Rule Induction (Part I – Scripting)

This is a guest blog from the Google Summer of Code project.


We’ve all heard the saying, “Rules are meant to be broken.” Regardless of how you might feel about the idea, one thing is certain. Rules must first be learnt. My 2016 Google Summer of Code project revolves around doing just that. I am developing classification rule induction techniques for Orange, and here describing the code currently available in the pull request and that will become part of official distribution in an upcoming release 3.3.8.

Rule induction from examples is recognised as a fundamental component of many machine learning systems. My goal was foremost to implement supervised rule induction algorithms and rule-based classification methods, but also to devise a more general framework of replaceable individual components that users could fine-tune to their needs. To this purpose, separate-and-conquer strategy was applied. In essence, learning instances are covered and removed following a chosen rule. The process is repeated while learning set examples remain. To evaluate found hypotheses and to choose the best rule in each iteration, search heuristics are used (primarily, rule class distribution is the decisive determinant).

The use of the created module is straightforward. New rule induction algorithms can be easily introduced, by either utilising predefined components or developing new ones (these include various search algorithms, search strategies, evaluators, and others). Several well-known rule induction algorithms have already been included. Let’s see how they perform!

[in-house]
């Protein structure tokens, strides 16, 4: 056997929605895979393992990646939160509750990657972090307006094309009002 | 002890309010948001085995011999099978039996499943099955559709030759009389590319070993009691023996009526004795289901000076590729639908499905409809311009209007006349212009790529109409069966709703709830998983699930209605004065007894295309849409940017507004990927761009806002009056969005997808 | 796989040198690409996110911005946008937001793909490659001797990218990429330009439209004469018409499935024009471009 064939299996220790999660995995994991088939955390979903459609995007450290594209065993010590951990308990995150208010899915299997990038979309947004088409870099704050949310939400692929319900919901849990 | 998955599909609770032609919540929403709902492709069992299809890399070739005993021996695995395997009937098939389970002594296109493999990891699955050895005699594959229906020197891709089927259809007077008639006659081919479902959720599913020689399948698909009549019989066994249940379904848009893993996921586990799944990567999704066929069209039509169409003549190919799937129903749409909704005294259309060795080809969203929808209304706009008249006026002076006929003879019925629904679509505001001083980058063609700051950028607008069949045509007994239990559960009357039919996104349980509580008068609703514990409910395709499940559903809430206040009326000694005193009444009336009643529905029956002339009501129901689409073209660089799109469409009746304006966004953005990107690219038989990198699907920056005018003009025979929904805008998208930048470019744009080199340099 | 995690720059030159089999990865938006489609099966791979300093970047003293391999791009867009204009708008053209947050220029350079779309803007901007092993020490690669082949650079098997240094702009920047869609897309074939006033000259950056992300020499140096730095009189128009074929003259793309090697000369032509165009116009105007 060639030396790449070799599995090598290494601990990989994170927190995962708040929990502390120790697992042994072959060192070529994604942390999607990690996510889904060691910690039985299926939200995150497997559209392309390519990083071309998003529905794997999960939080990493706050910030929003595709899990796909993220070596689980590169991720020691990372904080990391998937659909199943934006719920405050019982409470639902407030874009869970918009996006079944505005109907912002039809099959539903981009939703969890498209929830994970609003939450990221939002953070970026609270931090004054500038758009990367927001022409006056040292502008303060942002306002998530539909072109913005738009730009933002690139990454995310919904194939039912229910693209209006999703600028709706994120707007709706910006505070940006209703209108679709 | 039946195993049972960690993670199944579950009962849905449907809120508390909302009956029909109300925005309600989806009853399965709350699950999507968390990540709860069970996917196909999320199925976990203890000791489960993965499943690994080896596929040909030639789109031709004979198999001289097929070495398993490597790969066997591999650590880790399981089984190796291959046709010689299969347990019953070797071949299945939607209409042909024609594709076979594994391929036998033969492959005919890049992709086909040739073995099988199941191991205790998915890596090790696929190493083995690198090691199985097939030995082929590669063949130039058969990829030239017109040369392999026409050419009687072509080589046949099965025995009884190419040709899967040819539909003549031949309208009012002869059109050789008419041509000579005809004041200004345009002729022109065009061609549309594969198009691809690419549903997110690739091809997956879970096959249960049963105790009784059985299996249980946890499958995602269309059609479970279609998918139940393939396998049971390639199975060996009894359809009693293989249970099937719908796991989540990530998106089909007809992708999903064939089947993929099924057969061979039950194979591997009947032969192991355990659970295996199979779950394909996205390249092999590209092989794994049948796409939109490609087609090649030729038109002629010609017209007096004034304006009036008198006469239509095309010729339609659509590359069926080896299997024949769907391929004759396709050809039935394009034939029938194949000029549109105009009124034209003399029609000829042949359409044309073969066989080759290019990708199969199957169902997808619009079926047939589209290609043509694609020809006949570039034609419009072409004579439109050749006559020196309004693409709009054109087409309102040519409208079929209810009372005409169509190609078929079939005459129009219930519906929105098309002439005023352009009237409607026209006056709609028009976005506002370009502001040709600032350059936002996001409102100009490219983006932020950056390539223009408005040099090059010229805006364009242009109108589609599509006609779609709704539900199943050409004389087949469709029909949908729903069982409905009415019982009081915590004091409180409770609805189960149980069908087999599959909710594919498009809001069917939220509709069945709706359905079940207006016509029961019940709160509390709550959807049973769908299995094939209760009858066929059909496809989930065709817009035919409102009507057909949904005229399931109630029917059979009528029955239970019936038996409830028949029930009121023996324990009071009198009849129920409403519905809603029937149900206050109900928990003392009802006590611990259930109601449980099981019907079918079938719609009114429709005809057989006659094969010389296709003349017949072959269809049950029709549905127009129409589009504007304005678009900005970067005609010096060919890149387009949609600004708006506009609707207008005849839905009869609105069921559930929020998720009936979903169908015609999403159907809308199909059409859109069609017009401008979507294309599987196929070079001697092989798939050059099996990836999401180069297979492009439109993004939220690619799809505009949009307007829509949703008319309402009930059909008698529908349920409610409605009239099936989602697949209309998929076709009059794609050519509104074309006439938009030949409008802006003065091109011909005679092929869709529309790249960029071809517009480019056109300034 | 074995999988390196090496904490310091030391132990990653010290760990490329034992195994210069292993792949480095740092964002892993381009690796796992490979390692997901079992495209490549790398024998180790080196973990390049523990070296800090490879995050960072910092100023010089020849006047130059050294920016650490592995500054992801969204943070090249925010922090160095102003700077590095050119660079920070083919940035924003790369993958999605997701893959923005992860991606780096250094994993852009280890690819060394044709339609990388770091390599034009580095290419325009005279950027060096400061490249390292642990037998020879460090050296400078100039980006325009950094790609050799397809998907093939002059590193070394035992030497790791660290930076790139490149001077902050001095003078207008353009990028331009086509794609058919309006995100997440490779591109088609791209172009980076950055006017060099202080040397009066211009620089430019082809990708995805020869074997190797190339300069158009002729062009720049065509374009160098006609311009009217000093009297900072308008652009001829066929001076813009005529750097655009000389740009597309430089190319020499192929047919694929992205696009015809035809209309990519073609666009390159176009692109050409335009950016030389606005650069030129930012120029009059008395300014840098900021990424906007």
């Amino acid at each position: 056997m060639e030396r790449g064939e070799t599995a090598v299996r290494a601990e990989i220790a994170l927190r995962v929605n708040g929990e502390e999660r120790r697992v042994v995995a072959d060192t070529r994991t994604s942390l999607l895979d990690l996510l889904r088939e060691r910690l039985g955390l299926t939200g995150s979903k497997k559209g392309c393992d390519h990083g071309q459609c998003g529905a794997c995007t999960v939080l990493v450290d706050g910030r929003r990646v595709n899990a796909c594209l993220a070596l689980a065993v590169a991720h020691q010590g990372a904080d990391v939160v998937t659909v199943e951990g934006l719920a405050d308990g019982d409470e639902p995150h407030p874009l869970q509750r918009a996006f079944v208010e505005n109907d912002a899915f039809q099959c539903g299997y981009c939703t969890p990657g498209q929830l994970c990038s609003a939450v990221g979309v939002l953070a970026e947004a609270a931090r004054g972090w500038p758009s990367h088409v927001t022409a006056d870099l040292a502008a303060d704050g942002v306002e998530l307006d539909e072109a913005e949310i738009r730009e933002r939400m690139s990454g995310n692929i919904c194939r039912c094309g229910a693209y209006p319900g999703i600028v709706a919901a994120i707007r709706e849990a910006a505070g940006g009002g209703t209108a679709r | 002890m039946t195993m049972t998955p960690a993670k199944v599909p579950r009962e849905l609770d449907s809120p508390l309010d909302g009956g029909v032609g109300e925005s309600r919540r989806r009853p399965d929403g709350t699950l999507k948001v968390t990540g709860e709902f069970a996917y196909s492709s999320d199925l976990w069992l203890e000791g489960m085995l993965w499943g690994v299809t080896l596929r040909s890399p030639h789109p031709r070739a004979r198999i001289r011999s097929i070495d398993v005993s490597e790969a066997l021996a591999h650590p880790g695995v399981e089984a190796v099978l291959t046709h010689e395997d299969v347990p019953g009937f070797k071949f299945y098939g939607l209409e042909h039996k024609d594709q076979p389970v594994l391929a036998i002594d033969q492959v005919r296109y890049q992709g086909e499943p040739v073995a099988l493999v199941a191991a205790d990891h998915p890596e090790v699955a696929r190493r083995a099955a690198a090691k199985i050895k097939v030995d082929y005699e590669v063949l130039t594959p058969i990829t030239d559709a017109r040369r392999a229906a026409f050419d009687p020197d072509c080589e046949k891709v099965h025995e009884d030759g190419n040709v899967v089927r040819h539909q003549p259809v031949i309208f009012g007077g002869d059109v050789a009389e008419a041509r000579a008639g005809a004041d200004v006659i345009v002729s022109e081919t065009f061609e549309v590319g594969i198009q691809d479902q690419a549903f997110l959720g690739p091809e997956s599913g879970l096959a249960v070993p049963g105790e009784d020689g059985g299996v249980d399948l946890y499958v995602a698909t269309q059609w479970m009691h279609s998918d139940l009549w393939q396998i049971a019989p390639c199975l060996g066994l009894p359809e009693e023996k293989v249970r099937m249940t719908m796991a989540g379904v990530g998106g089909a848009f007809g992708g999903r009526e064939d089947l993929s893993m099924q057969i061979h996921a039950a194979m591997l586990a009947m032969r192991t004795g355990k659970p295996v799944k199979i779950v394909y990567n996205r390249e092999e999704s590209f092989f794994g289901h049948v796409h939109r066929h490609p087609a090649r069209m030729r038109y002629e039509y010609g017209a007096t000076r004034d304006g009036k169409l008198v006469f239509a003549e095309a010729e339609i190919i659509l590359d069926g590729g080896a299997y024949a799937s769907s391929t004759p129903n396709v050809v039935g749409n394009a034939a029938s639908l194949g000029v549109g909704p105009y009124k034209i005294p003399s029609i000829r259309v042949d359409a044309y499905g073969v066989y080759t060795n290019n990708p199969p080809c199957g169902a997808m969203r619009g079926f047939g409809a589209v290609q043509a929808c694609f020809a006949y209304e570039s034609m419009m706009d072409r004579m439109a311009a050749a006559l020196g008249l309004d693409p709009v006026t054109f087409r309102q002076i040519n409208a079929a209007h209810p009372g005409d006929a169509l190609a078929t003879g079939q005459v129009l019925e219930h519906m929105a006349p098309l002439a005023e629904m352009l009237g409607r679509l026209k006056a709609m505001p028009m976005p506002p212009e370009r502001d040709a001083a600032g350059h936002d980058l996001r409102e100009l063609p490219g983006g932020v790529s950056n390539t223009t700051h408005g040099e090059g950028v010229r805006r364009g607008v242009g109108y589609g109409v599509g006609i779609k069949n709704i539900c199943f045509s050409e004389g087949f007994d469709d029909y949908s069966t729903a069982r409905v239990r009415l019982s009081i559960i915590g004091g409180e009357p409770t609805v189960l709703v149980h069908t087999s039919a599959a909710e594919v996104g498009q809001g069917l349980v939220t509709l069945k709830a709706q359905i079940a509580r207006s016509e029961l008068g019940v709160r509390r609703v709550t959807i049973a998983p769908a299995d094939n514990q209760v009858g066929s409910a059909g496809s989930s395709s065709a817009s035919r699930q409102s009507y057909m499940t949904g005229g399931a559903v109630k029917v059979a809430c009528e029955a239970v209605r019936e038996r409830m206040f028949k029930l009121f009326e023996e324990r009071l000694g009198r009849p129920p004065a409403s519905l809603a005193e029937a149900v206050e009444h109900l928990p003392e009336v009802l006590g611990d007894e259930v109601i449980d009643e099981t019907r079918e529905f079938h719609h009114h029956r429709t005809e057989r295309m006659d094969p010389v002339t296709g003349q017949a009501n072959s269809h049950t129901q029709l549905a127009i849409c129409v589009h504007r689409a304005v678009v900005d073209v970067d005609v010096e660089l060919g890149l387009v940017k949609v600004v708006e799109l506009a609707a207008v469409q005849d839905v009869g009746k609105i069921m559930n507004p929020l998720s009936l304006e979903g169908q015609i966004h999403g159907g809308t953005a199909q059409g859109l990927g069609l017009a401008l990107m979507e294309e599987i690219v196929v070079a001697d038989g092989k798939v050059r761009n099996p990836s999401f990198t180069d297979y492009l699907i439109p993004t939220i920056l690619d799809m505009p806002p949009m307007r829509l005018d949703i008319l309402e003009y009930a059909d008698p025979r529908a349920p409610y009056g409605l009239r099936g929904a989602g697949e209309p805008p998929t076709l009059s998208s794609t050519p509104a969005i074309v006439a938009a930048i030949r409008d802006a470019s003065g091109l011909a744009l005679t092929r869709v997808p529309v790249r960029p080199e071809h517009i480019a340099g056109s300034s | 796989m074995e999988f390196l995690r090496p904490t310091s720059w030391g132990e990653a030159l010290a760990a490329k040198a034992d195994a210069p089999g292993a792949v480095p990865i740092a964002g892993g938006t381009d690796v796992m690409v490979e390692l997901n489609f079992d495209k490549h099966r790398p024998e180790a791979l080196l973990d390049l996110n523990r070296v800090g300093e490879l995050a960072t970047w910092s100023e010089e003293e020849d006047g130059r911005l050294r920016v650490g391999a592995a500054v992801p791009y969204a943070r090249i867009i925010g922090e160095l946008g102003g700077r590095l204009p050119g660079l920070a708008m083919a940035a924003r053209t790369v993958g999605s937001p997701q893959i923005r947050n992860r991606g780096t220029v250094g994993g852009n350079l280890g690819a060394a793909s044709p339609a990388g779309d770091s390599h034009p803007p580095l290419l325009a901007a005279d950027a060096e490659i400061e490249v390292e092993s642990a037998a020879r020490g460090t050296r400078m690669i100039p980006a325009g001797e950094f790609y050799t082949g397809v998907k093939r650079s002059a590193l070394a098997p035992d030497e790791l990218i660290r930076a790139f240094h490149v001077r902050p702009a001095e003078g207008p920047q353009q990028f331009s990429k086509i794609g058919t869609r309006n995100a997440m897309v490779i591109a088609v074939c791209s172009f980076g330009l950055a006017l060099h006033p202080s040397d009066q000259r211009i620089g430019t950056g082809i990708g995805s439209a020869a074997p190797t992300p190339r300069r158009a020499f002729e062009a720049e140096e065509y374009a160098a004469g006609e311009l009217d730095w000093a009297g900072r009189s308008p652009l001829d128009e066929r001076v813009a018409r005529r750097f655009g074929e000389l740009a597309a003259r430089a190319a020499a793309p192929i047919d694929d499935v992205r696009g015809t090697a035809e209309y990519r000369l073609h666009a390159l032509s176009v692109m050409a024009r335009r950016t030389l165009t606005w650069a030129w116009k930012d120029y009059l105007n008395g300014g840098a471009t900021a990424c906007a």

Classic CN2 inducer constructs a list of ordered rules (decision list). Here, we load the titanic data set and create a simple classifier, which can already be used to predict data.

import Orange
data ='titanic')
learner = Orange.classification.CN2Learner()
classifier = learner(data)

Similarly, a set of unordered rules can be constructed using Unordered CN2 inducer. Rules are learnt for each class individually, in regard to the original learning data. To evaluate found hypotheses, Laplace accuracy measure is used. Having first initialised the learner, we then control the algorithm by modifying its parameters. The underlying components are available to us by accessing the rule finder.

data = Table('')
learner = CN2UnorderedLearner()

# consider up to 10 solution streams at one time
learner.rule_finder.search_algorithm.beam_width = 10

# continuous value space is constrained to reduce computation time
learner.rule_finder.search_strategy.bound_continuous = True

# found rules must cover at least 15 examples
learner.rule_finder.general_validator.min_covered_examples = 15

# found rules must combine at most 2 selectors (conditions)
learner.rule_finder.general_validator.max_rule_length = 2

classifier = learner(data)

Induced rules can be quickly reviewed and interpreted. They are each of the form ‘if cond then predict class”. That is, a conjunction of selectors followed by the predicted class.

for rule in classifier.rule_list:
... print(rule, rule.curr_class_dist.tolist())

>>> IF petal length<=3.0 AND sepal width>=2.9 THEN iris=Iris-setosa [49, 0, 0]
>>> IF petal length>=3.0 AND petal length<=4.8 THEN iris=Iris-versicolor [0, 46, 3]
>>> IF petal width>=1.8 AND petal length>=4.9 THEN iris=Iris-virginica [0, 0, 43]
>>> IF TRUE THEN iris=Iris-virginica [50, 50, 50]  # the default rule

If no other rules fire, default rule (majority classification) is used. Specific to each individual rule inducer, the application of the default rule varies.

Though rule learning is most frequently used in the context of predictive induction, it can be adapted to subgroup discovery. In contrast, subgroup discovery aims at learning individual patterns or interesting population subgroups, rather than to maximise classification accuracy. Induced rules prove very valuable in terms of their descriptive power. To this end, CN2-SD algorithms were also implemented.